The History of Fire

Nothing rekindles our primal connection to the open flame like a backcountry campfire.
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Nothing rekindles our primal connection to the open flame like a backcountry campfire.
caveman campfire illustration by David Danz

Illustration by David Danz

It was the flicker that first caught our primate eyes, tuned as they were to detect motion. But it was the heat that lured us out of the trees. Here was power, safety, and comfort in one dazzling package. Some scholars believe we owe our evolution to it.

For millennia, our ancestors used fire for warmth and light, but when an experimental caveman pierced a chunk of meat with a stick and hung it over the flames—around 790,000 years ago, writes Harvard anthropologist Richard Wrangham in his book, Catching Fire: How Cooking Made Us Human—it set our species on a new path: world domination.

Fire’s energy breaks down carbohydrates and proteins in foods, saving our guts the task, and diverting our energy to brain- and bodybuilding. Scholars connect early evidence of cooking with the rise of Homo erectus, a few evolutionary steps back from Homo sapiens. With the fortifying benefit of cooked food, he became bigger, stronger, and smarter, a precursor to modern humans.

For eons, fire sat at the center of our worldview. The ancient Greeks credited Prometheus for delivering fire to humans, an act of selflessness that elevated people above animals and earned Prometheus the wrath of Zeus.

In pre-Columbian North America, firewood was as important as oil is today; the Narragansett tribe (of what would become Rhode Island) believed Anglo settlers had sailed across the ocean to seize their fuel source, says fire scholar Stephen Pyne of Arizona State University.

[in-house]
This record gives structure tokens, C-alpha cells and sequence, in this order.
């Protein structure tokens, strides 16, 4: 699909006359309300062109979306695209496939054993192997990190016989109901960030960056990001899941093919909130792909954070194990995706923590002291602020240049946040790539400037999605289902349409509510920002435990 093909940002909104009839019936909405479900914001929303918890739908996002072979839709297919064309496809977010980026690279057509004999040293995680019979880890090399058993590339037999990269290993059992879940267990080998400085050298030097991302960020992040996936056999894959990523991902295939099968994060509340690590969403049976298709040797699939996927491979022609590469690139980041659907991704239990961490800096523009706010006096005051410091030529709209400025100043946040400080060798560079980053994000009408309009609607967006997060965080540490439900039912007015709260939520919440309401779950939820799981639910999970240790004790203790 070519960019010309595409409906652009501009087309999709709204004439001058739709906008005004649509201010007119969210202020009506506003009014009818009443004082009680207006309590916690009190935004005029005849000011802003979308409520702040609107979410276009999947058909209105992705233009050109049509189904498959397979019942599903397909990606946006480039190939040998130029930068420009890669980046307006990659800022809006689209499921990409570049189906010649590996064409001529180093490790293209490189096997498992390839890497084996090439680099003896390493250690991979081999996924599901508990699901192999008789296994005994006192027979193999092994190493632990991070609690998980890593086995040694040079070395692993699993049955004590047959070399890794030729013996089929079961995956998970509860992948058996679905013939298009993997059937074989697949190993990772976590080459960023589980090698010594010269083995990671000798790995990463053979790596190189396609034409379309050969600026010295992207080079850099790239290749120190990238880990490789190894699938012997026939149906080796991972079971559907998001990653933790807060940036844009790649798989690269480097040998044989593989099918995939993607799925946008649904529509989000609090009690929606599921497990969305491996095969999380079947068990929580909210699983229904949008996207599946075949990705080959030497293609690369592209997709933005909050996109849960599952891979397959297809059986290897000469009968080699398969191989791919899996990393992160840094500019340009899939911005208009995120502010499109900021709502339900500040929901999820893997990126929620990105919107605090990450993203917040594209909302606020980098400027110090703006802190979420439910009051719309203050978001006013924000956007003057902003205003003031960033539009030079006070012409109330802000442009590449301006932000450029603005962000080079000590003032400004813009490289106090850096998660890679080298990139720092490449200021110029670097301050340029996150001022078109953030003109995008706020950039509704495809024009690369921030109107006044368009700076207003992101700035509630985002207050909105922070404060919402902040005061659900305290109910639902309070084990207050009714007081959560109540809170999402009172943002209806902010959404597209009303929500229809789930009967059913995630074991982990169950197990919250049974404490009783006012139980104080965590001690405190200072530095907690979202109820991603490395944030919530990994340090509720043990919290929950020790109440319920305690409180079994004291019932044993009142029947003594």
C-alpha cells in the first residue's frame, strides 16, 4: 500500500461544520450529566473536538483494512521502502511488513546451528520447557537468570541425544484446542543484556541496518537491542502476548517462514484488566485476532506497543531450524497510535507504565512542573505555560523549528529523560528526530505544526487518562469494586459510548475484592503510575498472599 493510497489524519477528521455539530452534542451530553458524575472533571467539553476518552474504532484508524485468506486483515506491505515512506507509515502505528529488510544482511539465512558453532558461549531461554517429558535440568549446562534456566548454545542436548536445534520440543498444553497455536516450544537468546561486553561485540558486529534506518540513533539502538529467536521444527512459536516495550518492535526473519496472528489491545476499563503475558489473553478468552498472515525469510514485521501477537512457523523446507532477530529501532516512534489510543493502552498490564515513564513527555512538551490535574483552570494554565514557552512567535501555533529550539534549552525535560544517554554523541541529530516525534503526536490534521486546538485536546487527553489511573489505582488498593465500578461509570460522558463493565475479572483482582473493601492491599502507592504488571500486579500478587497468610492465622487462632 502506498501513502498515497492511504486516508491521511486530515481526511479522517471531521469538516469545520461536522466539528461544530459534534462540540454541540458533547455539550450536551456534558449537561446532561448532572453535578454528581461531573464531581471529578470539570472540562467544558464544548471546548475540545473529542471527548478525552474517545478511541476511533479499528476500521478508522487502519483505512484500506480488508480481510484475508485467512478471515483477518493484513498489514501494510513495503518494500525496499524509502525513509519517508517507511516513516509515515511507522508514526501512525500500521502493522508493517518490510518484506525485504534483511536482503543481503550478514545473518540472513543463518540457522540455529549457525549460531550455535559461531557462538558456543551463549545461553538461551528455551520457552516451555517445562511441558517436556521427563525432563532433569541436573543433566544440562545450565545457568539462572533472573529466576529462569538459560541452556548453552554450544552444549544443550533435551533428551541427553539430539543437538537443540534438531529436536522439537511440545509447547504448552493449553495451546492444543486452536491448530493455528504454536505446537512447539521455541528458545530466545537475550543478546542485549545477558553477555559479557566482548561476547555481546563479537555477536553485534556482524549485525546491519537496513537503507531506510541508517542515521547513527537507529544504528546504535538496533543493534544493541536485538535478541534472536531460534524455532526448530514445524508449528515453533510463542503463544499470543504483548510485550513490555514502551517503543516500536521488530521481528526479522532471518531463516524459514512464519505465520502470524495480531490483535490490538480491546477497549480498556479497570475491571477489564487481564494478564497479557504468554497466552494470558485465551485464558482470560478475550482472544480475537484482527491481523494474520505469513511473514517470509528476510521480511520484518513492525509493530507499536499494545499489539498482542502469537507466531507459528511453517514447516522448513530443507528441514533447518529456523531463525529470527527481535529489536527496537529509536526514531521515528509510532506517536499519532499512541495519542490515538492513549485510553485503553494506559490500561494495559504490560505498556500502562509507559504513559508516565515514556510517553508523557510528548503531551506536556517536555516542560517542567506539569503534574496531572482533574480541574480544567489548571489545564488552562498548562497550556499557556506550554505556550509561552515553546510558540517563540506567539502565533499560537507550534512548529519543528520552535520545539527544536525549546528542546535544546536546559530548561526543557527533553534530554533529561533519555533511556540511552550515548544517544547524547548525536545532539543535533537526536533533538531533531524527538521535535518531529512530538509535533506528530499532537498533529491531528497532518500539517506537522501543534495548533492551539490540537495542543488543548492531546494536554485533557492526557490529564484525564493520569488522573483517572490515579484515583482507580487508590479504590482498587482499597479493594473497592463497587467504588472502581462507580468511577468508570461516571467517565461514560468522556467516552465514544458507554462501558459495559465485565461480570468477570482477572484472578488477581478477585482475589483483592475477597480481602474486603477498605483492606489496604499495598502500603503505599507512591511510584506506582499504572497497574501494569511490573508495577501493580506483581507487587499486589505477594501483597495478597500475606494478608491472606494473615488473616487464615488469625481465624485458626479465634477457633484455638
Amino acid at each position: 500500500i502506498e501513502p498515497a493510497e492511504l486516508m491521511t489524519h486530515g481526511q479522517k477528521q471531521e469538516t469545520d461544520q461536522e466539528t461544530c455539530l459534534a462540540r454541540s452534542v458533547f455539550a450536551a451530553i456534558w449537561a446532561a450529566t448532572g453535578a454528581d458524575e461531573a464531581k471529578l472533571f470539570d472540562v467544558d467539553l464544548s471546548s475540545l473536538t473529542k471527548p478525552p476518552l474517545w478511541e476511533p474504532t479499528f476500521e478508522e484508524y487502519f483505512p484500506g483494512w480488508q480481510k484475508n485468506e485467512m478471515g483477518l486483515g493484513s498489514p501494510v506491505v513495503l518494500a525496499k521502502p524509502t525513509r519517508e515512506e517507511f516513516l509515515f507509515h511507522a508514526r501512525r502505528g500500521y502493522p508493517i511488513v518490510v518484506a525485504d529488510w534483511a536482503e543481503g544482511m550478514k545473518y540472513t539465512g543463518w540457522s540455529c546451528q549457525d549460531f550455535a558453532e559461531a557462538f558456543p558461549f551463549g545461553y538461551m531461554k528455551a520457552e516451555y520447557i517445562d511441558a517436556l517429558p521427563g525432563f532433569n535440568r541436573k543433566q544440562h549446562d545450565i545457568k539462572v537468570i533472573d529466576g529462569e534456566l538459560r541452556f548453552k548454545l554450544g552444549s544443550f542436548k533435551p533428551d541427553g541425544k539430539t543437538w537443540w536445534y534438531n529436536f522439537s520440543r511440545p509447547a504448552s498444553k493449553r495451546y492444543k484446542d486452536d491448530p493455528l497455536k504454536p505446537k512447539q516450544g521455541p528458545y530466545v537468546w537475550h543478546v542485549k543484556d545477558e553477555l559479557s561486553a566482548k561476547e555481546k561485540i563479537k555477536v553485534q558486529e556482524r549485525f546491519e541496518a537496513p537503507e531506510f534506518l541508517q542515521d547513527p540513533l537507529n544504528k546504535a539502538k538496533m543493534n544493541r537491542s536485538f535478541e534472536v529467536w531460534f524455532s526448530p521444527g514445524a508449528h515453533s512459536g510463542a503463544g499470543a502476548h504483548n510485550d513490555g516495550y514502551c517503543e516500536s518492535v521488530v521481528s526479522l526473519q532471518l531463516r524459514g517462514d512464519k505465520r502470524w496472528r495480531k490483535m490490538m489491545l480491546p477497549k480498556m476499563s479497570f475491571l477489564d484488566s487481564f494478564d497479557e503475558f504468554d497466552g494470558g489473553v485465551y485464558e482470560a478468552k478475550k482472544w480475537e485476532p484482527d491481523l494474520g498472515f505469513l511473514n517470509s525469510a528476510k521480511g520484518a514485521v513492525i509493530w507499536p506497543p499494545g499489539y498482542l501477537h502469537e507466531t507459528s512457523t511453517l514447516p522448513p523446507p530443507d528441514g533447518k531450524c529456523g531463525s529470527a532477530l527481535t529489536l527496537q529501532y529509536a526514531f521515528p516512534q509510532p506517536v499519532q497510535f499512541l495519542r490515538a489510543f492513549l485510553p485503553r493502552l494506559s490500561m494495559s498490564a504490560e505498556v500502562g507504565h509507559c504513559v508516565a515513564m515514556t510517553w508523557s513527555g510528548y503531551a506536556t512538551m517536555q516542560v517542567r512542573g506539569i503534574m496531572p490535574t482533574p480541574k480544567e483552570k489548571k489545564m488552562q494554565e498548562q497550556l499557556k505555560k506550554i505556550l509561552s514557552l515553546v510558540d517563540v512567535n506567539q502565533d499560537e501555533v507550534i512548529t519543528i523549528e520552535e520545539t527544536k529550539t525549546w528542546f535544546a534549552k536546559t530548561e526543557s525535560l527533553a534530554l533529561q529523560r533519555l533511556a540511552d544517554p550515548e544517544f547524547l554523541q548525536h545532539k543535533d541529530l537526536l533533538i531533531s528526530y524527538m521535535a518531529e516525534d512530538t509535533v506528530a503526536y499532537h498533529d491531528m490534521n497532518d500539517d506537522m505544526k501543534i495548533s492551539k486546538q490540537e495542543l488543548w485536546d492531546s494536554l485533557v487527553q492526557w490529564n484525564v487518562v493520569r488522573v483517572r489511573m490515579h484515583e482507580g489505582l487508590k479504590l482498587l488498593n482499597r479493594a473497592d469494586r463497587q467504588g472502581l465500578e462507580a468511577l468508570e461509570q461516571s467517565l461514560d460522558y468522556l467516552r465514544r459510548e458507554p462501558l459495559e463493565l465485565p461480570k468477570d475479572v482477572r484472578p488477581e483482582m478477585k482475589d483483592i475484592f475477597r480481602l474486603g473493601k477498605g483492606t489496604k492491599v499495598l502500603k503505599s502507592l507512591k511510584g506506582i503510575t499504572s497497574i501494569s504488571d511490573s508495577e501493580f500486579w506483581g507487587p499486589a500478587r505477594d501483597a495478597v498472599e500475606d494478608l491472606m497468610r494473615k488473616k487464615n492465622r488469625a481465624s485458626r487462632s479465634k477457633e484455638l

Then, life grew easier and longer. Humans began to view fire as less precious and to treat it carelessly. “Early tourists in Yellowstone had a habit of setting a log on fire then leaving,” Pyne says. The act led the park to designate campsites in 1889—the first in the country—in order to reduce the hazard of left-behind logs.

Today, wood fires are a nostalgia kick—even our barbecues are mostly propane bars now. These days, we only see that original flicker—the kind that speaks to something deep inside us—in its full, natural glory and context when we’re sitting outside by a campfire.

So next time you’re hanging out around the fire pit, embrace that primal pull. Understand that you’re sharing a direct connection to our ancestors in a way few people do. And while you’re at it, go ahead and roast up a big chunk of meat—or at least a marshmallow.